Orlando Deals Howard To Los Angeles

Marc Stein of ESPN.com is reporting the Magic, Nuggets, Lakers and 76ers have agreed in principle on a deal that will send Dwight Howard out of Orlando. He reports sources tell him that a conference call has been scheduled for Friday morning to confirm the trade.

Jarrod Rudolph of RealGM also reports that sources are telling him the deal is done and several other outlets have confirmed these reports.

It finally feels like this deal is moving forward, beyond those “sources say” stage.

Adrian Wojnarowski of Yahoo! Sports broke the news Thursday afternoon that the Magic and Lakers were in talks for a trade involving, yes, Dwight Howard. We have been here before and we are going here again. Wojnarowski reports this rumor involves the Magic acquiring Pau Gasol and Arron Afflalo, the Lakers acquiring Dwight Howard and Al Harrington, the Nuggets acquiring Andre Iguodala and the 76ers acquiring Andrew Bynum.

Obviously, there are a lot of moving pieces since four teams are involved in this deal. The only reported parts of these talks are the major pieces and not everyone is certain whether Pau Gasol will end up included in the deal. Several reports Thursday night are suggesting that Gasol may not be included in these four-team discussions. There are also reports that Jason Richardson will end up in Philadelphia and rookie Moe Harkless will be in Orlando.

So break down what we know (for super sure, at least): The Lakers will receive Dwight Howard. Howard had pretty much told the world that he will only sign with the Nets or the Lakers after the 2013 season. That severely limited Orlando’s trade partners and what the team could do. Inevitably, the Lakers were going to be where Howard ended up. He has enough leverage left — and Dan Fegan is a superb agent — to get what he wants. So he will.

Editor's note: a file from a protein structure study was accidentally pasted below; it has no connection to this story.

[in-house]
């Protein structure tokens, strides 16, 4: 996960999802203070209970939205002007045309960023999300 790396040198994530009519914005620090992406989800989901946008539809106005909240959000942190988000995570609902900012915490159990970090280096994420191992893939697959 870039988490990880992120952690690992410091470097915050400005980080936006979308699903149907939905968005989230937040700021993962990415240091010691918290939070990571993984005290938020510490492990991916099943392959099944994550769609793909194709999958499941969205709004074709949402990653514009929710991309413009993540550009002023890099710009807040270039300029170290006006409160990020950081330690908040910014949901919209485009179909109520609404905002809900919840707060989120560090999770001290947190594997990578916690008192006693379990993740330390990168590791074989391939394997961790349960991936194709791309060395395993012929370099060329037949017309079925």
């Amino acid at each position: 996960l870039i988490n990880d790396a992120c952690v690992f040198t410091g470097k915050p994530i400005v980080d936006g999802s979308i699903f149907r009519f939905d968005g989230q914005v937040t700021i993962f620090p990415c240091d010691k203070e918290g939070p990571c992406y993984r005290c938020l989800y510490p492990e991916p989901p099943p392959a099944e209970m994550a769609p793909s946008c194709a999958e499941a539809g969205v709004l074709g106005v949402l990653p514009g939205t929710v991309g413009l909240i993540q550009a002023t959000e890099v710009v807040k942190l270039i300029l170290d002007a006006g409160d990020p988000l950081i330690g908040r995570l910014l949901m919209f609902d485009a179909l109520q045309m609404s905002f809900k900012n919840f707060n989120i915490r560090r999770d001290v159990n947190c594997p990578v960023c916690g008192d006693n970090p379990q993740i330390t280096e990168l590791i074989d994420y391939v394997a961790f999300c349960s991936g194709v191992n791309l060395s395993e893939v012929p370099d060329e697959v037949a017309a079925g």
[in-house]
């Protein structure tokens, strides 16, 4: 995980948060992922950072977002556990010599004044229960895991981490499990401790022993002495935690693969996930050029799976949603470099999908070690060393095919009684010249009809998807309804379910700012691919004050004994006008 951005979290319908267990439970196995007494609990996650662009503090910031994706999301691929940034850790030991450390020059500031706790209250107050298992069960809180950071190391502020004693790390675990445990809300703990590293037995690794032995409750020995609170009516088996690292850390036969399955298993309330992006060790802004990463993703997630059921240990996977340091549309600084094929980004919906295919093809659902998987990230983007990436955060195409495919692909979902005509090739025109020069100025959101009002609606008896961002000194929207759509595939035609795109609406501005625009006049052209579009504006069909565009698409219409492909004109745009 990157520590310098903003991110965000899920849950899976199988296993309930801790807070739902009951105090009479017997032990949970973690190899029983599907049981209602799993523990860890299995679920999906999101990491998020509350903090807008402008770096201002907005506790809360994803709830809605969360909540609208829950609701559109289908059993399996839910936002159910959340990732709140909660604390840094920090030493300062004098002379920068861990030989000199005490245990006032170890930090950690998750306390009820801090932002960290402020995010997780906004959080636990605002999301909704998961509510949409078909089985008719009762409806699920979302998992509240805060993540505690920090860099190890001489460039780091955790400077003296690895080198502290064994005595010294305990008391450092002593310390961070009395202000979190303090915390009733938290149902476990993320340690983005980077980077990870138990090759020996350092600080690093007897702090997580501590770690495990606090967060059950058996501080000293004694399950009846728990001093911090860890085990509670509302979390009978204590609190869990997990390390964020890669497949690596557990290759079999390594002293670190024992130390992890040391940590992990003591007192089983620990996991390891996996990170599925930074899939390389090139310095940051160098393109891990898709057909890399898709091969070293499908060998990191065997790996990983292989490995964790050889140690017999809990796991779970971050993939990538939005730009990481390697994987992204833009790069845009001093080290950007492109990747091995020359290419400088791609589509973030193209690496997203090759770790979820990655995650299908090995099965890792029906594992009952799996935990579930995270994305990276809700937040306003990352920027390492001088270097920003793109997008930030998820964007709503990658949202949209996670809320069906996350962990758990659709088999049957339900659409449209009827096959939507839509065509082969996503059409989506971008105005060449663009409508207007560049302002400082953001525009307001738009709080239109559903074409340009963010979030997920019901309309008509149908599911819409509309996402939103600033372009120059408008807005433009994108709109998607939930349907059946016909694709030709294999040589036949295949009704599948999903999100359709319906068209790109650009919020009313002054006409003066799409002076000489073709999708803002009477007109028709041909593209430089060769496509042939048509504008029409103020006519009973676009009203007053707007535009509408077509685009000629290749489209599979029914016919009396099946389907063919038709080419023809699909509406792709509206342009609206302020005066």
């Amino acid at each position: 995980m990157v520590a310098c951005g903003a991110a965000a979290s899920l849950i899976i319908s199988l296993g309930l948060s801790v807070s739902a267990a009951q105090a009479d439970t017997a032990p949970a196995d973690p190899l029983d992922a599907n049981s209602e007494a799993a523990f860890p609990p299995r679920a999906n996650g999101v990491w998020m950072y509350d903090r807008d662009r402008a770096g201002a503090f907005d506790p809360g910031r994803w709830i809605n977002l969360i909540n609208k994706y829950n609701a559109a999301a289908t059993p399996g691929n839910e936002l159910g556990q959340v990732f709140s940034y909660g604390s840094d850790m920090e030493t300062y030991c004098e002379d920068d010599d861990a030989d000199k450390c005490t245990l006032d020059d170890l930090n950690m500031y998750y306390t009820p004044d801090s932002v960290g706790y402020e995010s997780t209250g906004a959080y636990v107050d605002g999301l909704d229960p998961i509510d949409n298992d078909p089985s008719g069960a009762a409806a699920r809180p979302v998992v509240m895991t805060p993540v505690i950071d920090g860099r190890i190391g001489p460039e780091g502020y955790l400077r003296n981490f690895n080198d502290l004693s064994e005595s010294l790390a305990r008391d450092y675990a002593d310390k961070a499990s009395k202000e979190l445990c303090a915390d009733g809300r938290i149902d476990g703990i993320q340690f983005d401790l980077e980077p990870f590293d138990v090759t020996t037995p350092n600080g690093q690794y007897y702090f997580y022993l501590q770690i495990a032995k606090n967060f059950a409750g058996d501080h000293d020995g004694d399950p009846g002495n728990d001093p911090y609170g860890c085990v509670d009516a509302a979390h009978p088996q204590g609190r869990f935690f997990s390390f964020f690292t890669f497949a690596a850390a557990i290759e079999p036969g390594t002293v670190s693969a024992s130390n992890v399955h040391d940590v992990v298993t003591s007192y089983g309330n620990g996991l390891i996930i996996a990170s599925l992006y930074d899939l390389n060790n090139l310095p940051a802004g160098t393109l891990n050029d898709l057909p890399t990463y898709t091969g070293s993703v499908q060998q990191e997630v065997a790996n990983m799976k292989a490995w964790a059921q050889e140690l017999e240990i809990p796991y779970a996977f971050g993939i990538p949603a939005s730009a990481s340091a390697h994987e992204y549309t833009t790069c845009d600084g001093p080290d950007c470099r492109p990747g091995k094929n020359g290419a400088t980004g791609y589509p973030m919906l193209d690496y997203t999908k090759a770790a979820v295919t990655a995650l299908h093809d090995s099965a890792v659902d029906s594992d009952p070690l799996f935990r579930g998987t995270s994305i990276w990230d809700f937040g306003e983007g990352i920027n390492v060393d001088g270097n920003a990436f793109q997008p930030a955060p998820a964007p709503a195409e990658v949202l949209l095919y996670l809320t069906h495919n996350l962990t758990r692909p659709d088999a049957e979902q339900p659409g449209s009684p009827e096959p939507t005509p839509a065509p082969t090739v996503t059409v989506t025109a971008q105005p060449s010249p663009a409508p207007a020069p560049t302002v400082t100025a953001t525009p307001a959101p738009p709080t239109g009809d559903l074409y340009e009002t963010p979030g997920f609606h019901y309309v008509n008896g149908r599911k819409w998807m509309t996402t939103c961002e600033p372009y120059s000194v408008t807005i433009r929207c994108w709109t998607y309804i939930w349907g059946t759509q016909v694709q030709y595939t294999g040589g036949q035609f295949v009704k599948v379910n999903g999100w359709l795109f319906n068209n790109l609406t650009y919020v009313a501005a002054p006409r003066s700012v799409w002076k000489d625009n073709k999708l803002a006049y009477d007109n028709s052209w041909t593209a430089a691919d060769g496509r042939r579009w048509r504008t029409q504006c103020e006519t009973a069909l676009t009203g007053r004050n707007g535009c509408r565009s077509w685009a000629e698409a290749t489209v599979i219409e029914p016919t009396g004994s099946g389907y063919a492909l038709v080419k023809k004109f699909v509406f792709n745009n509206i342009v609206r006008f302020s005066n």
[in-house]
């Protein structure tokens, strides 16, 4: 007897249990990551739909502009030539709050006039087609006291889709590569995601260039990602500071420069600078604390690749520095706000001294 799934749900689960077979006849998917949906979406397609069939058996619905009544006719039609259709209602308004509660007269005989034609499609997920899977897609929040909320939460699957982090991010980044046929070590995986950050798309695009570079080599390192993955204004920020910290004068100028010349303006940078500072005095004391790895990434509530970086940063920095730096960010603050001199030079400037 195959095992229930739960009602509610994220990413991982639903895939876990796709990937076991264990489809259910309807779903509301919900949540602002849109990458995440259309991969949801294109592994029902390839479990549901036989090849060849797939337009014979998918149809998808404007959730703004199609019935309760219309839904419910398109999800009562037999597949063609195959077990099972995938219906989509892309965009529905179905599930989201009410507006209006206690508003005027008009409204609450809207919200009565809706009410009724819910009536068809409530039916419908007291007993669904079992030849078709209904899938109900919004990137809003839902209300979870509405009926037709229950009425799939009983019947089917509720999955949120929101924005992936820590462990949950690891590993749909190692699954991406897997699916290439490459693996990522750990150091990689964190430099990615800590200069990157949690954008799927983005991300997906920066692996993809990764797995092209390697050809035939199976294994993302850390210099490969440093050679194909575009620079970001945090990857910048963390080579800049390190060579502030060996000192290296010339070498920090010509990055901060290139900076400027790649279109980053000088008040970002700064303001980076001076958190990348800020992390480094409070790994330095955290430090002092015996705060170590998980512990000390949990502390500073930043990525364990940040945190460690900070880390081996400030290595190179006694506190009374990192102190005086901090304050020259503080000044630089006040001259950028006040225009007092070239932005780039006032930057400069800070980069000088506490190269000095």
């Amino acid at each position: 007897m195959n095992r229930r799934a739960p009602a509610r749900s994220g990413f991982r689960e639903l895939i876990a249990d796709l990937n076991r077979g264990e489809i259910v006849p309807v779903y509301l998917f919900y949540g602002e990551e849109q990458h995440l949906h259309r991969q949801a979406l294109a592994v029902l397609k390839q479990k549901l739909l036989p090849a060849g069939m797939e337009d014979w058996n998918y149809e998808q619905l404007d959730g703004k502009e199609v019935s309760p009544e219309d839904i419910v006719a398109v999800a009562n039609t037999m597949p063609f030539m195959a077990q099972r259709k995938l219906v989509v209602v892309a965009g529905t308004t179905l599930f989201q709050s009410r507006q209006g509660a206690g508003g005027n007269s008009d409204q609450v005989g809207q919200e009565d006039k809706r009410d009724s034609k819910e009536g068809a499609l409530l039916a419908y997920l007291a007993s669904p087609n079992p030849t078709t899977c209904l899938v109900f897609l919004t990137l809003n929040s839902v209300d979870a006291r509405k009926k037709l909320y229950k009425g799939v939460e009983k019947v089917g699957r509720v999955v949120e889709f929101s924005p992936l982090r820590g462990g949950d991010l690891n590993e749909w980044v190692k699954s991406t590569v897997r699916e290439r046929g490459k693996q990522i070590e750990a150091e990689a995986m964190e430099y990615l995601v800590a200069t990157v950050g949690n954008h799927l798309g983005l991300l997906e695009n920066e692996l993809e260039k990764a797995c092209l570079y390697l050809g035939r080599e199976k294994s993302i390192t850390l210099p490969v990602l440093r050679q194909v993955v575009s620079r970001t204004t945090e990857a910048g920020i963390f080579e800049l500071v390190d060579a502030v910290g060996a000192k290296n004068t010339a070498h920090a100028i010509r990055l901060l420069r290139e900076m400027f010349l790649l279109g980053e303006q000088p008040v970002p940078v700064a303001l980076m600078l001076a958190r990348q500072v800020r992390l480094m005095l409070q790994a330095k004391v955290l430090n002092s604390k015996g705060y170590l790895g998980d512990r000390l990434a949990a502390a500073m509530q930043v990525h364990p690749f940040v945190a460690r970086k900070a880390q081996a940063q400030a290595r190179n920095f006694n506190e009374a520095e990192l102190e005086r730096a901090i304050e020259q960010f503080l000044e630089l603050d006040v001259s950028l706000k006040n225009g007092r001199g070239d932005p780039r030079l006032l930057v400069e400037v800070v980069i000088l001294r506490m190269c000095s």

Orlando, for its part, has been holding out for a package of picks that resembles what Denver got for Carmelo Anthony. The Magic want young players and draft picks. They also want to part ways with several bad contracts — including Jason Richardson, Hedo Turkoglu and Chris Duhon. Orlando is asking for a lot and it appears certain that it will not get everything it wants.

This four-team deal that is reported done is a compromise of some of those values, or at least a recognition that the Magic may have put the bar a little too high. Orlando is not getting a lot of that stuff.

The Magic are set to receive Arron Afflalo, Al Harrington, Moe Harkless and a first round pick from each of the three teams.

Afflalo is the “centerpiece” if you can call him that. He averaged 15.2 points per game on 47.1 percent shooting last year. He is owed $31.2 million over the next four years with a player option on the final year. This is not particularly horrible for a player of Afflalo’s caliber. He is about who he will be as a player. He is not an elite creator off the dribble, but he can score on his own and hit 3-pointers. Not the centerpiece for a new era, but not a bad player to have. The contract is reasonable and you can live with it.

Harrington is a long-time NBA veteran who is a stretch-4. He does not have nearly the athleticism he used to have, but is still valuable off the bench as a 3-point shooter, if not anything else. He also can post up smaller players. Last year, he averaged 14.2 points and 6.1 rebounds per game last season, posting a very strong 15.3 PER. You just do not know if Harrington still has much more in him. His last few years have been inconsistent, but he has averaged more than 10.0 points per game every year since 2002. So he can score. But that is his big thing.

Harrington might be on a reasonable contract if he continues to produce at his current levels. He is owed $21.4 million the next three years, but the final two years of his deal are only partially guaranteed. Orlando, it seems, maintains some flexibility when it comes to Harrington’s future.